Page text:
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Hugo Chavez' revolution: No more self-goals

By Veneconomy

15.12.04 | The Supreme Tribunal of Justice now has 49 new justices whose “revolutionary membership” is “guaranteed,” according to Deputy Pedro Carreño. The incorporation of 17 main and 32 alternate justices into the TSJ, a decision expressly rejected by the opposition benches, marks an historic milestone in the black pages of the Republic. This decision armor-plates the legal and constitutional framework that will be used to consolidate the revolutionary process.

The social-control line established by President Hugo Chávez will find no more stumbling blocks in its way. The approval, on May 18, of the Basic TSJ Law to increase the number of justices from 20 to 32 and give the National Assembly the power to approve their appointment by simple majority opened the doors to this disastrous appointment of justices free of any shadow of opposition.

One of the most serious consequences of this confiscation of yet another branch of government will be the loss of confidence, objectivity and impartiality of the administration of justice in Venezuela, already sorely battered. The government now has in its hands the legal instrument it needs to endorse the bills proposed by the revolution and to neutralize dissidence of any kind and from any source, without there being any counterbalance whatsoever to pose limitations on its actions.

It should come as no surprise to anyone when, in the not too distant future, decisions that are to the liking of the government are handed down in record time, so that regime can brandish the efficiency of Venezuela’s Supreme Court as an example of judicial efficiency for the rest of the world.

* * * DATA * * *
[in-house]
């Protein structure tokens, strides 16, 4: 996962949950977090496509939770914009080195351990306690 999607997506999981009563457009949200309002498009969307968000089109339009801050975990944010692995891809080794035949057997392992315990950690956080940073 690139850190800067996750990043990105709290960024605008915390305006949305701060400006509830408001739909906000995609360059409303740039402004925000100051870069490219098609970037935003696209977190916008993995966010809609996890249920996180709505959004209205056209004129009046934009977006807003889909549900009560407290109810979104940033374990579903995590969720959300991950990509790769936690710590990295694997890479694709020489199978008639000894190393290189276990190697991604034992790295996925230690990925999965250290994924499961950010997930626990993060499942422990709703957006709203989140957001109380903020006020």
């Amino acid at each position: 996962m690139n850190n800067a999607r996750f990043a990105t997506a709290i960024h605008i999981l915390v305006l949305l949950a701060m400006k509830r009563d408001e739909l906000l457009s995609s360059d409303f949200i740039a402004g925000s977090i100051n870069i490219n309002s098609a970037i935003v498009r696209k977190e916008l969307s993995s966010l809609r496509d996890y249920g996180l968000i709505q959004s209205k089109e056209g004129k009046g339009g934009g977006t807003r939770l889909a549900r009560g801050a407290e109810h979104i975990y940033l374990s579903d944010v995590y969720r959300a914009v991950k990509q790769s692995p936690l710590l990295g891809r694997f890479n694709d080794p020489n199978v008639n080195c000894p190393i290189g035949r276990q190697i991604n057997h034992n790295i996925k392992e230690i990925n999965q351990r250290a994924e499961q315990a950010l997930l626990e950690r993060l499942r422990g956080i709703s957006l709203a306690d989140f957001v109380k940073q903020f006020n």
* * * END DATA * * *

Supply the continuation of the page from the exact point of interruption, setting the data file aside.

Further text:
Nor should it come as a surprise when these fast, efficient sentences include a revision of the decision regarding the events of April 11, 2002, and the subsequent filing of charges against military officers who have already been absolved, and sentences condemning the almost 400 people who signed the decree and were present at Miraflores on April 12 that same year. It is also likely that new sentences against General Alfonso Martínez and Mayors Leopoldo López and Capriles Radonski will not be long in coming.

All in all, everything is in place to armor-plate the process and its legacy of unconstitutional laws, both those that have already been passed and those that are to come. Can anyone imagine a TSJ in which there is not one justice who manifests the “slightest sign of opposition” handing down a decision stating that a government-sponsored law is unconstitutional and therefore should be repealed? Or that refuses to endorse some judicial initiative proposed by any of the branches of government, be it the Executive, the Legislative, the Electoral or the Moral Branch? Seeing is believing said the blind man.

The fact of the matter is that difficult times are looming for Venezuelans.

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